Tribune News Service
New Delhi, January 21
A unique group art show opened in the capital on Monday to draw public attention to the growing climate change crisis and inspire urgent change.
Curated by Mumbai-based art historian Arshiya Lokhandwala, the exhibition titled, “We are still alive: Strategies in Surviving the Anthropocene”, a collaboration between MASH Sculptural Space and India International Centre, features sculptures by seven artists whose works focus on the present climate change crisis.
Conceived as a public art project, the show features sculptures by Achia Anzi, Asim Waqif, Arun Kumar HG, Atul Bhalla, Priyanka Chowdhury, Ravi Agarwal, Sultana Zana and Vibha Galhotra.
Curator Lokhandwala said, “Today we are in the midst of the most significant global crisis that determines our future. We have exacted a heavy toll on the natural world we inhabit through overpopulation, pollution, burning fossil fuels, deforestation, leading to glaciers melting, sea levels rising, species going extinct and severe weather events rising. This timely site specific exhibition in the sculpture garden of IIC is an invitation to Delhi artists who have experienced the poor air and water quality, congestion, pollution in the city, change in temperatures and water levels to address these issues as a public art project.”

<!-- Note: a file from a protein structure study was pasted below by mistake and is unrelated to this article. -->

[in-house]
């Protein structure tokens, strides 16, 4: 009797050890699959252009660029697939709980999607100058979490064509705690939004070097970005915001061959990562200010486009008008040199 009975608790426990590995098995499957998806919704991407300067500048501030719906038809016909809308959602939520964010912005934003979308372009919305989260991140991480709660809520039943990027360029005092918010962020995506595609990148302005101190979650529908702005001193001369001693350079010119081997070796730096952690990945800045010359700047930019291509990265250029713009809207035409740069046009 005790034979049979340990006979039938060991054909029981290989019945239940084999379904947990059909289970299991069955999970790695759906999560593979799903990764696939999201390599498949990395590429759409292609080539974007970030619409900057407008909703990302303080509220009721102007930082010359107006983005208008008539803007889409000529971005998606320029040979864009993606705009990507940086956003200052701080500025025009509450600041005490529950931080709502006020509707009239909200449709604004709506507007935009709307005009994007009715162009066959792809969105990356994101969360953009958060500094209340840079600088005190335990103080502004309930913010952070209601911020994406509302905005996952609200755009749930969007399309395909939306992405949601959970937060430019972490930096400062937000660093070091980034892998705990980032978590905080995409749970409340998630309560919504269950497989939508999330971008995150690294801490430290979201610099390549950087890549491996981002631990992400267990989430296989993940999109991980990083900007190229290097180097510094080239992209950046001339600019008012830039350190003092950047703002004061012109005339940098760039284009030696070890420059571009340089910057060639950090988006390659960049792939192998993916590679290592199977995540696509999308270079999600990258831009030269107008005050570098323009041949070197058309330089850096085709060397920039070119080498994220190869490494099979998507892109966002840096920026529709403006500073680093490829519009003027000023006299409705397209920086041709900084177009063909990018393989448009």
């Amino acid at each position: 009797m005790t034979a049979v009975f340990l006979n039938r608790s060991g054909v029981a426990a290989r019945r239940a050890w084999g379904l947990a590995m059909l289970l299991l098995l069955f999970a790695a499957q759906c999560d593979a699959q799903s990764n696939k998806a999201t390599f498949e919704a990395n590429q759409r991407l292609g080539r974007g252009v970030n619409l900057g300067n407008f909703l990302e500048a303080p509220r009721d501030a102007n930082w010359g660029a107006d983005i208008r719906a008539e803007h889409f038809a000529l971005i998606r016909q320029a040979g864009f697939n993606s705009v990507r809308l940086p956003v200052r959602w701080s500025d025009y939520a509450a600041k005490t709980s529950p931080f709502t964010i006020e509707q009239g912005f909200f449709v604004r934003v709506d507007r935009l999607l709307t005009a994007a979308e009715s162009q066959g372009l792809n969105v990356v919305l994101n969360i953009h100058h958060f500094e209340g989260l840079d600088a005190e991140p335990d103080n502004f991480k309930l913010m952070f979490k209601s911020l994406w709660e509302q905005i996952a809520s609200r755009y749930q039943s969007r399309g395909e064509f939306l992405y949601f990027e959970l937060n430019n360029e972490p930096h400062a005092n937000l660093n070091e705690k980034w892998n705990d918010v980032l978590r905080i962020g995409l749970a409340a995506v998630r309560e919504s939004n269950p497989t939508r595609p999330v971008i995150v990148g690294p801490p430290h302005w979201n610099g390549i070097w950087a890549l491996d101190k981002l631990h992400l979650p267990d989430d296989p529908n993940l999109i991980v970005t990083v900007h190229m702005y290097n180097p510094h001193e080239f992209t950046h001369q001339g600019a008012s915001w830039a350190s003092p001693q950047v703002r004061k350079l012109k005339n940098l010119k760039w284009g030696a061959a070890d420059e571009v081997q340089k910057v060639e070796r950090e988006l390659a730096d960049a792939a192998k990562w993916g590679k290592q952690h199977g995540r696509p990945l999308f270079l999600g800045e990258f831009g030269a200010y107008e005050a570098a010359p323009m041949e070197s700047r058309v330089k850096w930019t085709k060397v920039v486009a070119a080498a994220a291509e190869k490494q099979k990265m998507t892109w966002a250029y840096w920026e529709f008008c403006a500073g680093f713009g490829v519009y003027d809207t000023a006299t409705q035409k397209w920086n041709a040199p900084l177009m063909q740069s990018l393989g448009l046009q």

Lokhandwala said the exhibition was a shout out to the people to mobilise themselves to bring required changes in this critical crisis moment while “We are still alive”. The show features a range of works from installations to sculptures to aerial photographs to drive home the point of climate crisis and to drive change.
The show will remain open till February 2 and has been brought together by Shalini Passi of MASH Sculptural Space. Passi has amassed a formidable collection of the most coveted names of Indian contemporary art, including Bharti Kher, Anita Dube, Sheba Chhachi and Zarina Hashmi among others.
Rs 7.63-crore project will be completed by November 28
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